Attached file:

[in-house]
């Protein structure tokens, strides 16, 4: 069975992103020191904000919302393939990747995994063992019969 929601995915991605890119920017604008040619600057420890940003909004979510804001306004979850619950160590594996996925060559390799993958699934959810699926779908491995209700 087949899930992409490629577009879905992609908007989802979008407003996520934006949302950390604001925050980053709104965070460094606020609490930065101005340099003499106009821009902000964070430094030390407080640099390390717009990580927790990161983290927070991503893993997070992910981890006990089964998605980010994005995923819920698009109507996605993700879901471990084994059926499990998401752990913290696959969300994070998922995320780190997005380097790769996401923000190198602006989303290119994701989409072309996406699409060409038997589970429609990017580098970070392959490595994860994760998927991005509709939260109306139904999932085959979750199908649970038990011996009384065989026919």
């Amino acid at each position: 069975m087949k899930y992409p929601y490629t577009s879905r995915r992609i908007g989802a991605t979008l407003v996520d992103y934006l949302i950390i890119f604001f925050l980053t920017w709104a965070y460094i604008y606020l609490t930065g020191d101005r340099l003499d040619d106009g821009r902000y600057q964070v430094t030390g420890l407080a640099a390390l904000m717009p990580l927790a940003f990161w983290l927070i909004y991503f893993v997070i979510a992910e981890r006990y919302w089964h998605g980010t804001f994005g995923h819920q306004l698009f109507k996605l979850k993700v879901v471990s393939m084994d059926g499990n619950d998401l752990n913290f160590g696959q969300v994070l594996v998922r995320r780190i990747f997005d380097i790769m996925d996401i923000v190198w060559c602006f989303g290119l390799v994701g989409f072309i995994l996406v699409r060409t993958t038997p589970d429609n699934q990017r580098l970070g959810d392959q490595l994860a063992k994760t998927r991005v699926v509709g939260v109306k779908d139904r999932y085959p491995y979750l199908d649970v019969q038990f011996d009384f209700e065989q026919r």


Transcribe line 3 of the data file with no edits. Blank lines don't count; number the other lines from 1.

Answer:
């Amino acid at each position: 069975m087949k899930y992409p929601y490629t577009s879905r995915r992609i908007g989802a991605t979008l407003v996520d992103y934006l949302i950390i890119f604001f925050l980053t920017w709104a965070y460094i604008y606020l609490t930065g020191d101005r340099l003499d040619d106009g821009r902000y600057q964070v430094t030390g420890l407080a640099a390390l904000m717009p990580l927790a940003f990161w983290l927070i909004y991503f893993v997070i979510a992910e981890r006990y919302w089964h998605g980010t804001f994005g995923h819920q306004l698009f109507k996605l979850k993700v879901v471990s393939m084994d059926g499990n619950d998401l752990n913290f160590g696959q969300v994070l594996v998922r995320r780190i990747f997005d380097i790769m996925d996401i923000v190198w060559c602006f989303g290119l390799v994701g989409f072309i995994l996406v699409r060409t993958t038997p589970d429609n699934q990017r580098l970070g959810d392959q490595l994860a063992k994760t998927r991005v699926v509709g939260v109306k779908d139904r999932y085959p491995y979750l199908d649970v019969q038990f011996d009384f209700e065989q026919r």